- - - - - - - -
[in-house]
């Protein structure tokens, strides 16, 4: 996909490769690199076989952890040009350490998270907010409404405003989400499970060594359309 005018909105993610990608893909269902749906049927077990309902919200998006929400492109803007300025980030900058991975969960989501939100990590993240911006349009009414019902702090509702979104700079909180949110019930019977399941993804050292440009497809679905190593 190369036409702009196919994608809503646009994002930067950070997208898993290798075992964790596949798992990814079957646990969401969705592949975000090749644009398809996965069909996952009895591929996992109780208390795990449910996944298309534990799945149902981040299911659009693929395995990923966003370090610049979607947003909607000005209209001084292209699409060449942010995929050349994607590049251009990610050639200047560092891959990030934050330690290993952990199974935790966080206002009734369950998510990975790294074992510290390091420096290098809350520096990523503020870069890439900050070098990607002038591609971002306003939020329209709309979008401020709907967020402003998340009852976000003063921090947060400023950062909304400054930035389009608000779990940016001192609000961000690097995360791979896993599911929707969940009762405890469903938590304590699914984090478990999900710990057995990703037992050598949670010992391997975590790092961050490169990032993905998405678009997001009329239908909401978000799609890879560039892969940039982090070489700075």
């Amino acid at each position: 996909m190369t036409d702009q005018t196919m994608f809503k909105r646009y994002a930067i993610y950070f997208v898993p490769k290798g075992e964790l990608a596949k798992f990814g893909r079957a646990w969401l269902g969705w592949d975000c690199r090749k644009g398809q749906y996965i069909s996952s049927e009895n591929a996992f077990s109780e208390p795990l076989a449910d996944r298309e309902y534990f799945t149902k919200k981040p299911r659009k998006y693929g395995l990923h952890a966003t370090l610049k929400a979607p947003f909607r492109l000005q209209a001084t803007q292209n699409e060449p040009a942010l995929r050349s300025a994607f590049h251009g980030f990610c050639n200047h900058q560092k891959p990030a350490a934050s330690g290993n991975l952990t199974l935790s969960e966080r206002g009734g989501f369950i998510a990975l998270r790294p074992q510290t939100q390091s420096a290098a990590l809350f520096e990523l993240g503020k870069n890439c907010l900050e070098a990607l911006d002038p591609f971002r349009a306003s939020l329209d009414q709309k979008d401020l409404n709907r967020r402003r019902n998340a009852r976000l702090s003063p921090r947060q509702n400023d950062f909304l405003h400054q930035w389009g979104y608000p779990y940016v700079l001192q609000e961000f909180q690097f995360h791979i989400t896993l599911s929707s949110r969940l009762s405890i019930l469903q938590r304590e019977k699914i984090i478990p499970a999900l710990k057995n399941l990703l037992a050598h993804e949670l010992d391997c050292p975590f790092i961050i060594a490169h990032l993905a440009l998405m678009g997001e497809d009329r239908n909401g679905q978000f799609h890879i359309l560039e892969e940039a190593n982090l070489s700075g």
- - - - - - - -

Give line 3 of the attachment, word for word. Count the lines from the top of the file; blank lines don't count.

């Amino acid at each position: 996909m190369t036409d702009q005018t196919m994608f809503k909105r646009y994002a930067i993610y950070f997208v898993p490769k290798g075992e964790l990608a596949k798992f990814g893909r079957a646990w969401l269902g969705w592949d975000c690199r090749k644009g398809q749906y996965i069909s996952s049927e009895n591929a996992f077990s109780e208390p795990l076989a449910d996944r298309e309902y534990f799945t149902k919200k981040p299911r659009k998006y693929g395995l990923h952890a966003t370090l610049k929400a979607p947003f909607r492109l000005q209209a001084t803007q292209n699409e060449p040009a942010l995929r050349s300025a994607f590049h251009g980030f990610c050639n200047h900058q560092k891959p990030a350490a934050s330690g290993n991975l952990t199974l935790s969960e966080r206002g009734g989501f369950i998510a990975l998270r790294p074992q510290t939100q390091s420096a290098a990590l809350f520096e990523l993240g503020k870069n890439c907010l900050e070098a990607l911006d002038p591609f971002r349009a306003s939020l329209d009414q709309k979008d401020l409404n709907r967020r402003r019902n998340a009852r976000l702090s003063p921090r947060q509702n400023d950062f909304l405003h400054q930035w389009g979104y608000p779990y940016v700079l001192q609000e961000f909180q690097f995360h791979i989400t896993l599911s929707s949110r969940l009762s405890i019930l469903q938590r304590e019977k699914i984090i478990p499970a999900l710990k057995n399941l990703l037992a050598h993804e949670l010992d391997c050292p975590f790092i961050i060594a490169h990032l993905a440009l998405m678009g997001e497809d009329r239908n909401g679905q978000f799609h890879i359309l560039e892969e940039a190593n982090l070489s700075g």